World Cup 2014 : Group C Preview by Paul Dargan

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Group C sees (!) yet another South American country and one who I initially fancied to go far when the draw was made last December. However, since then they have lost not only a man who is their talismanic striker but one of the world’s great goalscorers.

In Radamel Falcao, Colombia had a man who could have been value for the Golden Boot gong, but he has been sidelined by an injury to his knee and has ruled himself out of the tournament, as he didn’t want to play if he was less than 100%. Although the Monaco man will be a huge miss, they do have unknown quantities at this level in Carlos Bacca of Sevilla and Jackson Martinez of Porto. They will probably do battle with each other to partner River Plate’s Teofilio Gutierrez. The experience will come from the third-most capped defender Mario Yepes, while the attacking flair of probable playmaker Fredy Guarin of Inter and the excellence of Falcao’s Monaco team-mate James Rodriguez – the leading assister in France’s Ligue 1 in his debut season, will see them still being a threat and they can get deep into the tournament.

They should win this group and then possibly set up a second round clash against England or Italy, with the winners of that likely to face Brazil in the last eight. If the hosts are not firing and Colombia are still with us, there could be a shock on the cards. Just another thing to add, 42-year-old goalkeeper Faryd Mondragon (or Monraptor, as he was known as on an early edition of Pro Evolution Soccer will become the oldest player ever to play in the World Cup, should he get on at any point). Official records show that Roger Milla of Cameroon was 42 years and 39 days when he played against Russia in USA 94. But as we know, the DOBs of African players are often brought into question!

Greece may never perform as well as they did at Euro 2004, when they upset all the odds to take home the crown as 80/1 outsiders (and earn me the winner of my work’s sweep!) They still play in the familiar way which helped them all the way in Portugal a decade ago, but they cannot rely on winning games 1-0, in fact, it’s hard to see where that goal will come from consistently. They are rigid in defence and will be hard to break down, but they are not rank outsiders again for no reason. If you don’t concede you cannot lose, but if you cannot score it’s nigh on impossible to win. A side can easily go out by drawing all three games and they will be looking to Fulham’s Kostas Mitroglou amongst others to grab that elusive one, before crushing the life out of a game and roll back the years. They haven’t won a knockout game since their Euro triumph, but that shouldn’t be their main focus here – I don’t even see them getting out of the groups.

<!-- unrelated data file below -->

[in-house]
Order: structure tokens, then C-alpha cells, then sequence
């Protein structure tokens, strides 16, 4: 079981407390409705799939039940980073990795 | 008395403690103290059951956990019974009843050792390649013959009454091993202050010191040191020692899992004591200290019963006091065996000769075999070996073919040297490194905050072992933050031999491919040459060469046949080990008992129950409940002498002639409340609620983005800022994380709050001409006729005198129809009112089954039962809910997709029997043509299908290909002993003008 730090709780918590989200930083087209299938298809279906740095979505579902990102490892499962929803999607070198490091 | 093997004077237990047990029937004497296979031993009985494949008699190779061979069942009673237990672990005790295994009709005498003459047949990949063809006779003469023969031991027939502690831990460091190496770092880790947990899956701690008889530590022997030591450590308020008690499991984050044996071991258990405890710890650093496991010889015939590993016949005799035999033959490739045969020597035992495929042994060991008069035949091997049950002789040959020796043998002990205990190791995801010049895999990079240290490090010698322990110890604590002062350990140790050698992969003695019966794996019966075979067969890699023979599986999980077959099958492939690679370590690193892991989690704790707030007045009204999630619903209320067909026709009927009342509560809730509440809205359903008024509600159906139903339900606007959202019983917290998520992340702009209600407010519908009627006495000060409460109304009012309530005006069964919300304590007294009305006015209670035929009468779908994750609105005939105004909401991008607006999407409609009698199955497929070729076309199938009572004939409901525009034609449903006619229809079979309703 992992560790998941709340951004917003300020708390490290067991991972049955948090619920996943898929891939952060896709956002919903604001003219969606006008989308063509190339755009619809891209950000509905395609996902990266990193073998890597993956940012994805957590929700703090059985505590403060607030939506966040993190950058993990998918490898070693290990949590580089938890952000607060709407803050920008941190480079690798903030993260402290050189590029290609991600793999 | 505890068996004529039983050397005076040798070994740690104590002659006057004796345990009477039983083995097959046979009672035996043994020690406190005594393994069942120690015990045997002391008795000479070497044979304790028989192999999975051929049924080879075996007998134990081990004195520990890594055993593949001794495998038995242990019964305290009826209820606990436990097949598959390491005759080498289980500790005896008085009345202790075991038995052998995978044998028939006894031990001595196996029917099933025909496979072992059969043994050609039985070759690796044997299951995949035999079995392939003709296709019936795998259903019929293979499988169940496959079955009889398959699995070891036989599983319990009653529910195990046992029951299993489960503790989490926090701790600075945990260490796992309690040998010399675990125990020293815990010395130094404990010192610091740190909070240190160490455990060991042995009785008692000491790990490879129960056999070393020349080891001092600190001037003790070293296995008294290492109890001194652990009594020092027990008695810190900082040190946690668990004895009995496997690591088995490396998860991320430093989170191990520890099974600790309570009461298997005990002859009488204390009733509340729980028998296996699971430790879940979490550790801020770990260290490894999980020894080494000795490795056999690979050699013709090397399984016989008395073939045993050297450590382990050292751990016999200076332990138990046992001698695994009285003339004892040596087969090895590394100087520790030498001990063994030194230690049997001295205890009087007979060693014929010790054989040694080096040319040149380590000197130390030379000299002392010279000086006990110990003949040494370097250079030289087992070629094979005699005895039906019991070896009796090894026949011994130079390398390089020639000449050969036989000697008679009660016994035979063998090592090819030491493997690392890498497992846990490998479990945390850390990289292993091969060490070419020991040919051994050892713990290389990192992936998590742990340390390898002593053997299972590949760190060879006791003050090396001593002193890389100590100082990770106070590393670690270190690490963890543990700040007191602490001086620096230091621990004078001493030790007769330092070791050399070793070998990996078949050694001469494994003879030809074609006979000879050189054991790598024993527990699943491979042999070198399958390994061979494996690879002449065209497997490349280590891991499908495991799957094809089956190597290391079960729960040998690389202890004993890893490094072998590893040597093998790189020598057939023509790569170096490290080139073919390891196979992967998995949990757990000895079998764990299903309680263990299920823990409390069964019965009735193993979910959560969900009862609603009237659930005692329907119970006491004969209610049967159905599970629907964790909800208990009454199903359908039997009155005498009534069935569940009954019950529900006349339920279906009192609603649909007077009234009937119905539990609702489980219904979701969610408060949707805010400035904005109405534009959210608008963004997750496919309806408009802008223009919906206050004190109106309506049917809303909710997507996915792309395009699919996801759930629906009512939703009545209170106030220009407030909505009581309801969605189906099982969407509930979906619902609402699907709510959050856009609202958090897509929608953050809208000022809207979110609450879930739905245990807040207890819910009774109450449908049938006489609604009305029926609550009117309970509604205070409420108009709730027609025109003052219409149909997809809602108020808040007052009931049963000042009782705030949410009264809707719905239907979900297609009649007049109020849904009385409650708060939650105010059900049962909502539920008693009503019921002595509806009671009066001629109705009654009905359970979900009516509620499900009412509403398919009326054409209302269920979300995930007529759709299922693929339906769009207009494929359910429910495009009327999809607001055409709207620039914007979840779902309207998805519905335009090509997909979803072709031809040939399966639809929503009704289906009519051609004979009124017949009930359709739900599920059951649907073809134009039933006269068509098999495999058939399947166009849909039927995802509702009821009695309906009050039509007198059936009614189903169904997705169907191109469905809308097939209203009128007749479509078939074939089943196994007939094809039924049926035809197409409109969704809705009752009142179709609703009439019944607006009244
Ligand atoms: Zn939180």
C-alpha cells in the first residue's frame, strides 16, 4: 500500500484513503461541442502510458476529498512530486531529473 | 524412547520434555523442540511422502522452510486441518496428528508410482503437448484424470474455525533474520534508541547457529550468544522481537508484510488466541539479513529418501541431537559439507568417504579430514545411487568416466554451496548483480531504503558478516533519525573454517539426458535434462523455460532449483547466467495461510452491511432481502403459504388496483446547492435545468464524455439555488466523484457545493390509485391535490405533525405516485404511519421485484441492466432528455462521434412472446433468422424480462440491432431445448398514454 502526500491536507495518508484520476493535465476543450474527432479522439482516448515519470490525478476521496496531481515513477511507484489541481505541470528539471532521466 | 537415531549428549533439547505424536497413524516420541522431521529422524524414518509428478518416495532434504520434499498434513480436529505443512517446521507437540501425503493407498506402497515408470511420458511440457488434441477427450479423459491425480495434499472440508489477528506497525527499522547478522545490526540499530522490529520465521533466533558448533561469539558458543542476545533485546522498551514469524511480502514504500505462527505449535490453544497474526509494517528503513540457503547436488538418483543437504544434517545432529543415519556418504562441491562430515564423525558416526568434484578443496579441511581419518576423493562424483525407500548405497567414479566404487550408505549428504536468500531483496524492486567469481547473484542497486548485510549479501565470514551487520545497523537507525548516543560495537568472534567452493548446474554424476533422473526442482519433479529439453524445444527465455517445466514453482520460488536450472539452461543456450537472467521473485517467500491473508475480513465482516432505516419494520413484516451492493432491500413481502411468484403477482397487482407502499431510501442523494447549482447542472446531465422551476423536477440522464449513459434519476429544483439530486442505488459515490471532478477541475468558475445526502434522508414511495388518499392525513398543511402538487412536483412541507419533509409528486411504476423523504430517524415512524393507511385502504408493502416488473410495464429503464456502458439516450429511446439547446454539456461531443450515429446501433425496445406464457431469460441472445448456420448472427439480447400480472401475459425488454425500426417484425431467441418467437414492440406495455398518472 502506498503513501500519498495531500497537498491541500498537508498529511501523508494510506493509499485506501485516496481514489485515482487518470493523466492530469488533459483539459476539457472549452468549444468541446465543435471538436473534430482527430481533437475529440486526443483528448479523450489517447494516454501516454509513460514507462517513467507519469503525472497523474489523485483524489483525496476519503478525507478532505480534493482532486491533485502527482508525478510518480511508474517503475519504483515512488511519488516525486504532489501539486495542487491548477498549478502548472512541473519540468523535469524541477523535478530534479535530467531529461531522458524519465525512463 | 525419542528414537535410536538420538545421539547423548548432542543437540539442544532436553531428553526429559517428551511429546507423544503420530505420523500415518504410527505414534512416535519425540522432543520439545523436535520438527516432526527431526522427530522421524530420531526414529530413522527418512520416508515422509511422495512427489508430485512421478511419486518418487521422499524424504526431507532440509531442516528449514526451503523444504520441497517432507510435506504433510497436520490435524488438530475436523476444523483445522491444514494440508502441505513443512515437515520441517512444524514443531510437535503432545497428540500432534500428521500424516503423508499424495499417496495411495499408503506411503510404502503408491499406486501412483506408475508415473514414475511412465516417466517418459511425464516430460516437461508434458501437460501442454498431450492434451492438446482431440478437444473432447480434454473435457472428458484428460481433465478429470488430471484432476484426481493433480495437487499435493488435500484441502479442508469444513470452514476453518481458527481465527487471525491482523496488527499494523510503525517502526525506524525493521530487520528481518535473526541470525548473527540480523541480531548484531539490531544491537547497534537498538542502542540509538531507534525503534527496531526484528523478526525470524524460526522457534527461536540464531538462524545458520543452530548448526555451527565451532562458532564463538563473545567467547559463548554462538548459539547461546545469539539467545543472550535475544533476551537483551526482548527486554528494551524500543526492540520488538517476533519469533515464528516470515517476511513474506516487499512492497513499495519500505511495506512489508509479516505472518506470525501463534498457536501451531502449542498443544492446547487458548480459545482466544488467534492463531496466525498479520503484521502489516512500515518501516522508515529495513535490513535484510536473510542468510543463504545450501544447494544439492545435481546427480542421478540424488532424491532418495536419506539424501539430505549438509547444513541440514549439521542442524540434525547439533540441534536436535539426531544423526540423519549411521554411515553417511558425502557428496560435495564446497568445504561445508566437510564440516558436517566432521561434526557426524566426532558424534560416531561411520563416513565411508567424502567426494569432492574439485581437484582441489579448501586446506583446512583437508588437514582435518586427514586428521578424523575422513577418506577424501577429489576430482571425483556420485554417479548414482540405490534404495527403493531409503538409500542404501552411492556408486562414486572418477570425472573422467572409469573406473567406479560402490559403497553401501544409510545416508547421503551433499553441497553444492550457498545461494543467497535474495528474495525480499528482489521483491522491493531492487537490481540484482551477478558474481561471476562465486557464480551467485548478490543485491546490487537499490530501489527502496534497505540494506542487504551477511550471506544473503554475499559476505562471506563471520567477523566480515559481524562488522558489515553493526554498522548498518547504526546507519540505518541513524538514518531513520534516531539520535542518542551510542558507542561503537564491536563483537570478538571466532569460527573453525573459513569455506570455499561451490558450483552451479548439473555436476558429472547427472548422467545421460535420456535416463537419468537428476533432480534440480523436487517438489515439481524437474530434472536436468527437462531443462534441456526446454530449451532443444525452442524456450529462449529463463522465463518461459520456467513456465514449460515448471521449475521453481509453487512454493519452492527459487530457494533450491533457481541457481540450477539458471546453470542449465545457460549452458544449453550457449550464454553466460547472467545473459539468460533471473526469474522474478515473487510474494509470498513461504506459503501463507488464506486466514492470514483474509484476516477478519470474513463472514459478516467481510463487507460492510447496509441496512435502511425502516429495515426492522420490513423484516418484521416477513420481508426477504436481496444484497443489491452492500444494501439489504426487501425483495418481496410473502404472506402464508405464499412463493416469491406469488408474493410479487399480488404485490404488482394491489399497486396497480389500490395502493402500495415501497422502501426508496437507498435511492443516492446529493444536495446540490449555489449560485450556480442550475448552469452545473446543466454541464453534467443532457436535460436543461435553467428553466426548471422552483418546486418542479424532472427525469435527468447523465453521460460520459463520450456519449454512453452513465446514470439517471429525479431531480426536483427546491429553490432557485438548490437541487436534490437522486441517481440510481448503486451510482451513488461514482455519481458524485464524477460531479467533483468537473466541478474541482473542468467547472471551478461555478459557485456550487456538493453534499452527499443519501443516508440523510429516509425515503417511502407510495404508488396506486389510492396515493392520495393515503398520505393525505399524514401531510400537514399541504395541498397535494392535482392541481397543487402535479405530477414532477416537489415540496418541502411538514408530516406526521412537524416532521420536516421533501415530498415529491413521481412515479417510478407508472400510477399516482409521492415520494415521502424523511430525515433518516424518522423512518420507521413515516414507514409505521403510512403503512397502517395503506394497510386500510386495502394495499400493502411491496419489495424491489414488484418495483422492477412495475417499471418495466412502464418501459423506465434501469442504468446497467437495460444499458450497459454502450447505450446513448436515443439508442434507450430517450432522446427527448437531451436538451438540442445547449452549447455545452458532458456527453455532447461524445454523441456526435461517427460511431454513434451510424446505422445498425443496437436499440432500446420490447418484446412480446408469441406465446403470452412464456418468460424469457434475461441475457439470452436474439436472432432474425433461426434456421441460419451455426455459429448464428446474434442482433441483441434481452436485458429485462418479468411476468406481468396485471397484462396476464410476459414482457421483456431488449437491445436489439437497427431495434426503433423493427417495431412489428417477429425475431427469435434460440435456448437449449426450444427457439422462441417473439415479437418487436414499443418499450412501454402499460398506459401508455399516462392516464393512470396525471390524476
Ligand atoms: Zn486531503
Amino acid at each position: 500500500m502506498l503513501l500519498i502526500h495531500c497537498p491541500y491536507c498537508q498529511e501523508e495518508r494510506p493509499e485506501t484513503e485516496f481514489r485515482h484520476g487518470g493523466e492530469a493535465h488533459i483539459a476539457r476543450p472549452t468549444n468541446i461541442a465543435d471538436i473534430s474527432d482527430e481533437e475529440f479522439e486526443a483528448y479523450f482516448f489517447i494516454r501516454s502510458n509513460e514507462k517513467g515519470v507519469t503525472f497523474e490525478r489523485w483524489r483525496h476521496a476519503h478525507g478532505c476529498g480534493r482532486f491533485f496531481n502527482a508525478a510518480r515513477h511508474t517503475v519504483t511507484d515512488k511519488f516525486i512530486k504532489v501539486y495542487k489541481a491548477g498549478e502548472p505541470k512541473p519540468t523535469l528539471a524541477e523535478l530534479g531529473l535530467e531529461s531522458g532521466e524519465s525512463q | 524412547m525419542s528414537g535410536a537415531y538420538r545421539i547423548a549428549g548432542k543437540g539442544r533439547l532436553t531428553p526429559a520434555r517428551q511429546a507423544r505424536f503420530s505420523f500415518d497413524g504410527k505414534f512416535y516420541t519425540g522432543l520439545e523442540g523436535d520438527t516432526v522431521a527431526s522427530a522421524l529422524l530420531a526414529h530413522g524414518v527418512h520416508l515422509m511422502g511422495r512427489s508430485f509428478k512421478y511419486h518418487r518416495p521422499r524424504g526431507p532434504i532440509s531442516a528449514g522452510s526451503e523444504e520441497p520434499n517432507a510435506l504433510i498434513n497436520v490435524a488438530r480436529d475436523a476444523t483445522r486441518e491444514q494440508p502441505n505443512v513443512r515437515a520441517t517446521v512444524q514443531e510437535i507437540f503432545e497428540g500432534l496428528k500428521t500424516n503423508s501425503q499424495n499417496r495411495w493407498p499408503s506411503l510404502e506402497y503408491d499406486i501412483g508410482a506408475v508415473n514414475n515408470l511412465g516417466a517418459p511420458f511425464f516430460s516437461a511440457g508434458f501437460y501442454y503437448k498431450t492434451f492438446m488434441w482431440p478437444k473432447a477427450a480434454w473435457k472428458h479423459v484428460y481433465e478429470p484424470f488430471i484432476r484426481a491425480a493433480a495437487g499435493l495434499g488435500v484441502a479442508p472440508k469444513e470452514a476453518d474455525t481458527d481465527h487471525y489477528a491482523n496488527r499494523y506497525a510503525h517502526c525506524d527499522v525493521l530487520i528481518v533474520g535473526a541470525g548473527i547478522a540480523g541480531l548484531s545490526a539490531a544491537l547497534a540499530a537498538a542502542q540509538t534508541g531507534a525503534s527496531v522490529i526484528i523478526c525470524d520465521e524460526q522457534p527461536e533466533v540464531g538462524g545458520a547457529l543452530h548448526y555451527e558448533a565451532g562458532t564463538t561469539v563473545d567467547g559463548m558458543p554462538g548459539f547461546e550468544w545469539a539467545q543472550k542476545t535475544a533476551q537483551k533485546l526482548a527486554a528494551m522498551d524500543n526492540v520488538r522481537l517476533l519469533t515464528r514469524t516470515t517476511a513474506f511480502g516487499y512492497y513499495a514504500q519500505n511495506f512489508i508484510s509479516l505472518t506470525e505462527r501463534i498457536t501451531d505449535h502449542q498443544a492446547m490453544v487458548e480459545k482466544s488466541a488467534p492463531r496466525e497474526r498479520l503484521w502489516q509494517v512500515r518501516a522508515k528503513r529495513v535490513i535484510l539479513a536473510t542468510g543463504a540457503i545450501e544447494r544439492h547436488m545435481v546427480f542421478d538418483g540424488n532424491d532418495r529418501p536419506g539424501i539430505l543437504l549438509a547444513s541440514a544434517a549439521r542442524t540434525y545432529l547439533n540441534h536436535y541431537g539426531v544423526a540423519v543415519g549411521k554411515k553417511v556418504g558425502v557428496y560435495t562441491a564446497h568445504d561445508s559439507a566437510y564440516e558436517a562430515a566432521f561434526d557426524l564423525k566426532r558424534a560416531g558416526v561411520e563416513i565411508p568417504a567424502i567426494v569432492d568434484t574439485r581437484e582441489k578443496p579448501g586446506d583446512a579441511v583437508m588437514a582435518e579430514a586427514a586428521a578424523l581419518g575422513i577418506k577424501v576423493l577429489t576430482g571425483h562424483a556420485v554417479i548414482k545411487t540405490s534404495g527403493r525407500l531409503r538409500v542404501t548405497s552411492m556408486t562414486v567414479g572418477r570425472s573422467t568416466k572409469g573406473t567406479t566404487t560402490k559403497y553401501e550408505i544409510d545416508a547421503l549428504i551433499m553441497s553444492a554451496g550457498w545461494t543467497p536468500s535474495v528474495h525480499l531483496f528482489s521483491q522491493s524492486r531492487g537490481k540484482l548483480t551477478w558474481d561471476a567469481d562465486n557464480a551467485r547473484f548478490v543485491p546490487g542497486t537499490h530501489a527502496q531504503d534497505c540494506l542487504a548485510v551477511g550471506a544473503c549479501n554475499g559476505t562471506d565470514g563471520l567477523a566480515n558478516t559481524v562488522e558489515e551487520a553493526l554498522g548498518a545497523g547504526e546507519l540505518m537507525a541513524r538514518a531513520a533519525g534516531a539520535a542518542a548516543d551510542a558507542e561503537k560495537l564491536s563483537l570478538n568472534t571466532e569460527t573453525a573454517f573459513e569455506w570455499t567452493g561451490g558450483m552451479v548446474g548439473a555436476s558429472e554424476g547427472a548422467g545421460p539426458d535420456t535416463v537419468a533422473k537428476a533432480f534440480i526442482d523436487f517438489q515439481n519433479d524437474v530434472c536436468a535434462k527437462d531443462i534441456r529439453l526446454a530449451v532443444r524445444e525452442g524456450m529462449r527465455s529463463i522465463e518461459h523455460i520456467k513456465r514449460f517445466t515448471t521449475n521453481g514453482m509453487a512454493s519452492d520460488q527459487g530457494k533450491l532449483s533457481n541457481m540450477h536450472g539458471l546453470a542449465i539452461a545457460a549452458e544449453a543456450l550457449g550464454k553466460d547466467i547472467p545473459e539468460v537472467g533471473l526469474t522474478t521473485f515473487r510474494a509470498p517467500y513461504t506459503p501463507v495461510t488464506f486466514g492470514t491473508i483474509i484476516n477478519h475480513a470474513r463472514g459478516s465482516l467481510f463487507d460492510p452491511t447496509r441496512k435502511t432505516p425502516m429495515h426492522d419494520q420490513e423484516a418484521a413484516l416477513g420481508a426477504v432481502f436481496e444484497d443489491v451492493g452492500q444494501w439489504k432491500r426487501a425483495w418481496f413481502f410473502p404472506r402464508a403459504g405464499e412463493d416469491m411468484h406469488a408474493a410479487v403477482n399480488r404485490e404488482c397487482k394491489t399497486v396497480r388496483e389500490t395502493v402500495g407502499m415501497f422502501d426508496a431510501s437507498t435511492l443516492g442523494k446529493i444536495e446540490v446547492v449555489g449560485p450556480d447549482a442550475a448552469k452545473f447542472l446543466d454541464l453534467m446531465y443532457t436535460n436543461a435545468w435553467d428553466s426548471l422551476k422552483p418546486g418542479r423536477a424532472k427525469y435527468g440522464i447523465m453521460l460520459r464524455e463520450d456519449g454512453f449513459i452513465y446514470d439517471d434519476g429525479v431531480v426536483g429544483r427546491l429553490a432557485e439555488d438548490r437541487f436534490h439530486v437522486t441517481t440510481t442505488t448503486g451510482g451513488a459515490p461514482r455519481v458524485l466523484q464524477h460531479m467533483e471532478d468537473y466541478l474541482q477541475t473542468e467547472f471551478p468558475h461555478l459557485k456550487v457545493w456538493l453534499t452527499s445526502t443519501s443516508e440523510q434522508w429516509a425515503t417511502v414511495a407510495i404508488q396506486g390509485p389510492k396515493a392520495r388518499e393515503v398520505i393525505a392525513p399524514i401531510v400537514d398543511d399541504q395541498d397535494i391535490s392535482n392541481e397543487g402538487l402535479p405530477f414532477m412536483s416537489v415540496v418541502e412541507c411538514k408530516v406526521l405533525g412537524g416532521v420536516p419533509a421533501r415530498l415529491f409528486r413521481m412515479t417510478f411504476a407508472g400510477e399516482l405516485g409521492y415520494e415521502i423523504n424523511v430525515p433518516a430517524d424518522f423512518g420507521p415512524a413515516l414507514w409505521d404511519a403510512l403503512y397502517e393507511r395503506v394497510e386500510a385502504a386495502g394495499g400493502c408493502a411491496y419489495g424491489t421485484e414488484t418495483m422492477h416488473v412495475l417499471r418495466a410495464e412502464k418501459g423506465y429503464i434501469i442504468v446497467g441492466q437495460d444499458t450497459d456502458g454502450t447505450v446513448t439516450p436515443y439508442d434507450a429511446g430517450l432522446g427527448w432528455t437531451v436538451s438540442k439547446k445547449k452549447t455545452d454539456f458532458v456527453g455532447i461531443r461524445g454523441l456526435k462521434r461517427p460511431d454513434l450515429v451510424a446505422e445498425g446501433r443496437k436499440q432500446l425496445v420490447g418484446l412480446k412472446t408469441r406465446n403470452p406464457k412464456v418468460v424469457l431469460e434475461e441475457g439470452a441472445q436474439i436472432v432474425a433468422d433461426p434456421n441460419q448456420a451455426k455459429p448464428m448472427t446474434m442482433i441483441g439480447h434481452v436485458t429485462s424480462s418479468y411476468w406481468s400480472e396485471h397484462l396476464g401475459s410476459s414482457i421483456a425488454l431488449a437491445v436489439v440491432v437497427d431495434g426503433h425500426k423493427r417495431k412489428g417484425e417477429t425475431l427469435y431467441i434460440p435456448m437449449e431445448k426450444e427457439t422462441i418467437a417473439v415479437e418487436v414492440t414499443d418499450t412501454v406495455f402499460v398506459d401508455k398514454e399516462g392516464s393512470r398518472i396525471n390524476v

Ivory Coast are playing in their third consecutive World Cup finals and some of their best players have been strutting their stuff in the Premier League over the last few seasons. Didier Drogba may no longer play on these shores any more, but he is still a threat and he will no longer be carrying the hopes of a nation on his albeit broad shoulders. The supporting cast are now far more active in the fight and none more so than City pair (Manchester’s) Yaya Toure and (Swansea’s) Wilfried Bony who netted 36 goals between them in the English top-flight last season. The only thing with The Elephants is that they are the complete opposite to group rivals, Greece. Their attitude to defence seems to be more cavalier than sturdy. Kevin Keegan will at least be one man happy to watch them. They are yet to get out of a group in two previous attempts, despite netting nine times in six matches as they have also conceded as many. If they can beat the Japanese in their first games, that will set them on their way and should they be able to breach the tight Greek defence, they may not need anything from the Colombia clash in between. Should they progress from the group stage, they will most likely face Uruguay, for me. Toure and Suarez will then resume their conflicts…

Japan have now reached every World Cup since their debut in France 1998 – as well as being the first team to qualify for each of the last three – and they have gained some useful results in friendlies leading up to Brazil. All eyes will be on Manchester United midfielder Shinji Kagawa (and his non-alter-ego Evil Kagawa on Twitter), AC Milan Keisuke Honda and Inter full-back Yuto Nagatomo, but the main man could be the Mainz forward, Shinji Okazaki who was in great form last season with 15 goals in his first campaign at Die Nullfünfer. He also has a tremendous record at international level with 38 goals in 73 appearances and should Honda and Kagawa, amongst others, create enough chances in games for him, he could shoot them into the last 16. However, as with a few teams at this year’s tournament their defence isn’t the greatest and they will need to be scoring at least twice in matches to win them.


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